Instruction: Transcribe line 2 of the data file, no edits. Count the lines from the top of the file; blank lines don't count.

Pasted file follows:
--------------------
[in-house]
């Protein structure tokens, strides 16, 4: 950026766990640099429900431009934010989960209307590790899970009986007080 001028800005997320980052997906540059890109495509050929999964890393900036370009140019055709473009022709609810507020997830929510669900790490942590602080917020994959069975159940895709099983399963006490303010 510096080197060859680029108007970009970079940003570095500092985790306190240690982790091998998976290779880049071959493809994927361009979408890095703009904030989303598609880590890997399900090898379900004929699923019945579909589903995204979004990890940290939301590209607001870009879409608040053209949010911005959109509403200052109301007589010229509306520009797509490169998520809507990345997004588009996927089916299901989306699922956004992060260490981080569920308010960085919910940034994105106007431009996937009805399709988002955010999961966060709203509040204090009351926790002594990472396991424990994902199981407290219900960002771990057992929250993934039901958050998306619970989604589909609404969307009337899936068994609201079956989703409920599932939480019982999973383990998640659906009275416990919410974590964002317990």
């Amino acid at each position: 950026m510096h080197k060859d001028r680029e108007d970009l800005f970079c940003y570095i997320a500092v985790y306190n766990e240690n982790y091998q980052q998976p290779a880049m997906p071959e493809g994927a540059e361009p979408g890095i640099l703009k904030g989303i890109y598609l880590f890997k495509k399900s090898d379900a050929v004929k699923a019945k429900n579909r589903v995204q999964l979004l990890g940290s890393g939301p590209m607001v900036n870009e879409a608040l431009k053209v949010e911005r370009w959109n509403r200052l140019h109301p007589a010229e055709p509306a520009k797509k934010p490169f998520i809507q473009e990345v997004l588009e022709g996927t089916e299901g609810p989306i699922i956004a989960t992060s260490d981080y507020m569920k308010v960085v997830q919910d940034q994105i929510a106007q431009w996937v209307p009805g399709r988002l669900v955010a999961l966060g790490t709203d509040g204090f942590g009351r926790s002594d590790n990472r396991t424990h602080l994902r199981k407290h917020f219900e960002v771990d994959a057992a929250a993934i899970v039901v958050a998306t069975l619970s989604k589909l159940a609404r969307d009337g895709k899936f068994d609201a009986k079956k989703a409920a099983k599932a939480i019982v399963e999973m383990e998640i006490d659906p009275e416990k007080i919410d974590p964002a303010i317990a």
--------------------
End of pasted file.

């Protein structure tokens, strides 16, 4: 950026766990640099429900431009934010989960209307590790899970009986007080 001028800005997320980052997906540059890109495509050929999964890393900036370009140019055709473009022709609810507020997830929510669900790490942590602080917020994959069975159940895709099983399963006490303010 510096080197060859680029108007970009970079940003570095500092985790306190240690982790091998998976290779880049071959493809994927361009979408890095703009904030989303598609880590890997399900090898379900004929699923019945579909589903995204979004990890940290939301590209607001870009879409608040053209949010911005959109509403200052109301007589010229509306520009797509490169998520809507990345997004588009996927089916299901989306699922956004992060260490981080569920308010960085919910940034994105106007431009996937009805399709988002955010999961966060709203509040204090009351926790002594990472396991424990994902199981407290219900960002771990057992929250993934039901958050998306619970989604589909609404969307009337899936068994609201079956989703409920599932939480019982999973383990998640659906009275416990919410974590964002317990």